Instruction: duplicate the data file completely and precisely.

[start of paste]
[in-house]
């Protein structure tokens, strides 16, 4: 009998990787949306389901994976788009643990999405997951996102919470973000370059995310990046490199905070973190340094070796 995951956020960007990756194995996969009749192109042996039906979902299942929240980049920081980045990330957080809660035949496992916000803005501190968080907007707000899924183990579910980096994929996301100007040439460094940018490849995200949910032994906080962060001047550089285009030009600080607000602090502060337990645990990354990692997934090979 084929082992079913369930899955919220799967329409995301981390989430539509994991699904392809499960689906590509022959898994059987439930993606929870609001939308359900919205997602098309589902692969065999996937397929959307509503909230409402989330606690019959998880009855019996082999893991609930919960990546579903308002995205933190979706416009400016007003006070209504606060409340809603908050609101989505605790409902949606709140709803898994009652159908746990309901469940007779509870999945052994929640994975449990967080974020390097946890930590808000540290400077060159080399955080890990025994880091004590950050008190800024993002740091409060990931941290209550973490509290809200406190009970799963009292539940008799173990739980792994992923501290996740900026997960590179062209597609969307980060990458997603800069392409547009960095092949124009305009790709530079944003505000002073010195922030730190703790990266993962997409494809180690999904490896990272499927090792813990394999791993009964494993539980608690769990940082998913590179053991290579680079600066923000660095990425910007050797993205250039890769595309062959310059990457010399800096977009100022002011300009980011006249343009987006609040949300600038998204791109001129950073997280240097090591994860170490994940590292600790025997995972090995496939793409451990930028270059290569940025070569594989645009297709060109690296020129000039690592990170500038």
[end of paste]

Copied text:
[in-house]
């Protein structure tokens, strides 16, 4: 009998990787949306389901994976788009643990999405997951996102919470973000370059995310990046490199905070973190340094070796 995951956020960007990756194995996969009749192109042996039906979902299942929240980049920081980045990330957080809660035949496992916000803005501190968080907007707000899924183990579910980096994929996301100007040439460094940018490849995200949910032994906080962060001047550089285009030009600080607000602090502060337990645990990354990692997934090979 084929082992079913369930899955919220799967329409995301981390989430539509994991699904392809499960689906590509022959898994059987439930993606929870609001939308359900919205997602098309589902692969065999996937397929959307509503909230409402989330606690019959998880009855019996082999893991609930919960990546579903308002995205933190979706416009400016007003006070209504606060409340809603908050609101989505605790409902949606709140709803898994009652159908746990309901469940007779509870999945052994929640994975449990967080974020390097946890930590808000540290400077060159080399955080890990025994880091004590950050008190800024993002740091409060990931941290209550973490509290809200406190009970799963009292539940008799173990739980792994992923501290996740900026997960590179062209597609969307980060990458997603800069392409547009960095092949124009305009790709530079944003505000002073010195922030730190703790990266993962997409494809180690999904490896990272499927090792813990394999791993009964494993539980608690769990940082998913590179053991290579680079600066923000660095990425910007050797993205250039890769595309062959310059990457010399800096977009100022002011300009980011006249343009987006609040949300600038998204791109001129950073997280240097090591994860170490994940590292600790025997995972090995496939793409451990930028270059290569940025070569594989645009297709060109690296020129000039690592990170500038």